The good Sower is happy to do the “additional work” of purifying our hearts, that his seed might take root.
Today during his customary address before praying the midday Angelus in St. Peter’s Square, Pope Francis took up the Parable of the Sower from this Sunday’s Mass.
“The sower is Jesus,” Francis said, who “presents himself as one who doesn’t coerce, but proposes. He doesn’t attract us by conquering, but by giving of himself.”
“He scatters with the patience and generosity of his Word, which is not a cage or a trap, but a seed that can give fruits,” the pope explained.
But the parable speaks more of us, the soil, than of the sower. In this way, Jesus takes a “spiritual x-ray” of the heart, Francis suggested.
And the heart, like the earth, can be good soil, where the Word gives fruit. Or it can be hardened, so the Word bounces off.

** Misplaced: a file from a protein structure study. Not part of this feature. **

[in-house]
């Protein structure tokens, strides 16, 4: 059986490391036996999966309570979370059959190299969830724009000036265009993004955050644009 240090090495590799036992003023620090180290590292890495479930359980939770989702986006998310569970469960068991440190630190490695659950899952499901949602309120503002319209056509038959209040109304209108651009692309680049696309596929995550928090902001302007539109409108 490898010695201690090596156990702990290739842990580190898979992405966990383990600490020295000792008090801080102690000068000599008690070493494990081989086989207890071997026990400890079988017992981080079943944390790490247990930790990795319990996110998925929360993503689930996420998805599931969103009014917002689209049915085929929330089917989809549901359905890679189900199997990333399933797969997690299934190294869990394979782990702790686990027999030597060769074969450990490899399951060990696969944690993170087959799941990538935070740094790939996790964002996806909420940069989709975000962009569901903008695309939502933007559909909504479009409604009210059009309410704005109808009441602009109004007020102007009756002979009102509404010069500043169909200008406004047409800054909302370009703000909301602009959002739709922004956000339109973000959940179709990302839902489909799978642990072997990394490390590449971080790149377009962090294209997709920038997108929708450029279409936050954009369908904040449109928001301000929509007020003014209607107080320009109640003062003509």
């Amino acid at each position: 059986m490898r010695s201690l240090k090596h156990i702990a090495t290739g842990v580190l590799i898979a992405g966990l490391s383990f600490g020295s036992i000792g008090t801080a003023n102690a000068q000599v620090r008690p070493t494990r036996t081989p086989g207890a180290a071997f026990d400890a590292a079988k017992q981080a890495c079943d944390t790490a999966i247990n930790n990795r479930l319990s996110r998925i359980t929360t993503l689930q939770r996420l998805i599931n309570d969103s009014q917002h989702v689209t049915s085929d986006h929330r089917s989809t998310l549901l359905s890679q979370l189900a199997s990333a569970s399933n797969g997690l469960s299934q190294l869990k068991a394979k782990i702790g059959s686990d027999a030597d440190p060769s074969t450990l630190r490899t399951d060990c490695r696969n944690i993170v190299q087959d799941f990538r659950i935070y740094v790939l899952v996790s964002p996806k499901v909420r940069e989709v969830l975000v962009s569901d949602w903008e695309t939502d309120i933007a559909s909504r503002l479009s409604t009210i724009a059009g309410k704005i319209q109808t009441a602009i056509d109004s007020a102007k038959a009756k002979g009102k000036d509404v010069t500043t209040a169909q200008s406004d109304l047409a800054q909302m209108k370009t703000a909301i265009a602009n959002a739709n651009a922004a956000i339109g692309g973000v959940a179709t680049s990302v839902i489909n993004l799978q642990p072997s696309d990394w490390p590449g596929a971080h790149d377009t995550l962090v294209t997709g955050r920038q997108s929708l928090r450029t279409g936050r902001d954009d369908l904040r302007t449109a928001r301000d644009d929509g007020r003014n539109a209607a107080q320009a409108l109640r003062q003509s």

A rocky heart allows the seed to germinate, but it cannot put down roots.
And soil with thorns keeps the seed from growing — thorns of “vices that are in disagreement with God, that asphyxiate His presence … If we cultivate these thorns,” the pope warned, “we will suffocate the growth of God in us.”
Nevertheless, Pope Francis assured, no matter the state of our soil, with courage we can remedy our hearts. “Dear brothers and sisters,” he said, “Jesus invites us today to look within ourselves: to be thankful for the good soil, and to work on the soil that is not yet good.”
Let us find the courage to bring healing to our soil, to bring “our stones and our thorns” to the Lord in Confession, Francis invited. And thus we will discover that Jesus, the good sower, is in fact happy to do additional work: to purify our hearts, and ready them to receive the Word, removing all that chokes His presence.